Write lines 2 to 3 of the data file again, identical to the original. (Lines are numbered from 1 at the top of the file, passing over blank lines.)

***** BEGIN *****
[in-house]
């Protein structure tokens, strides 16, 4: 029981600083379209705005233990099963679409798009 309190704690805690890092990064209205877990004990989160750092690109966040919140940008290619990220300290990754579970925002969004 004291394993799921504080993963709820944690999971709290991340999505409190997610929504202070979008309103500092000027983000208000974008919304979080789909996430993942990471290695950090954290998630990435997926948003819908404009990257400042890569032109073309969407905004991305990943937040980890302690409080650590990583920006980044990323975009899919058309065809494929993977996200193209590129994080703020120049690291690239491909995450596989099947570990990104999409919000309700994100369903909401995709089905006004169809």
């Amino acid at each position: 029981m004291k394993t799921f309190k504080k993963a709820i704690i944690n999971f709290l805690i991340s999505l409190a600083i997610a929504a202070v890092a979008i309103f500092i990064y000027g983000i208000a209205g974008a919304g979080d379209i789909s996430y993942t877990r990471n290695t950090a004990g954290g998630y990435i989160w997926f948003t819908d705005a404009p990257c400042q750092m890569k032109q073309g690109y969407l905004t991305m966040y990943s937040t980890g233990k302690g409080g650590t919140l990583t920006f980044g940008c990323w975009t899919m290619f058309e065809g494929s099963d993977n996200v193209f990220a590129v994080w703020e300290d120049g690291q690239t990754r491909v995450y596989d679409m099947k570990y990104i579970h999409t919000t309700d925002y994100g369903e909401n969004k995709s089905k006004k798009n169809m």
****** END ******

């Protein structure tokens, strides 16, 4: 029981600083379209705005233990099963679409798009 309190704690805690890092990064209205877990004990989160750092690109966040919140940008290619990220300290990754579970925002969004 004291394993799921504080993963709820944690999971709290991340999505409190997610929504202070979008309103500092000027983000208000974008919304979080789909996430993942990471290695950090954290998630990435997926948003819908404009990257400042890569032109073309969407905004991305990943937040980890302690409080650590990583920006980044990323975009899919058309065809494929993977996200193209590129994080703020120049690291690239491909995450596989099947570990990104999409919000309700994100369903909401995709089905006004169809």
């Amino acid at each position: 029981m004291k394993t799921f309190k504080k993963a709820i704690i944690n999971f709290l805690i991340s999505l409190a600083i997610a929504a202070v890092a979008i309103f500092i990064y000027g983000i208000a209205g974008a919304g979080d379209i789909s996430y993942t877990r990471n290695t950090a004990g954290g998630y990435i989160w997926f948003t819908d705005a404009p990257c400042q750092m890569k032109q073309g690109y969407l905004t991305m966040y990943s937040t980890g233990k302690g409080g650590t919140l990583t920006f980044g940008c990323w975009t899919m290619f058309e065809g494929s099963d993977n996200v193209f990220a590129v994080w703020e300290d120049g690291q690239t990754r491909v995450y596989d679409m099947k570990y990104i579970h999409t919000t309700d925002y994100g369903e909401n969004k995709s089905k006004k798009n169809m």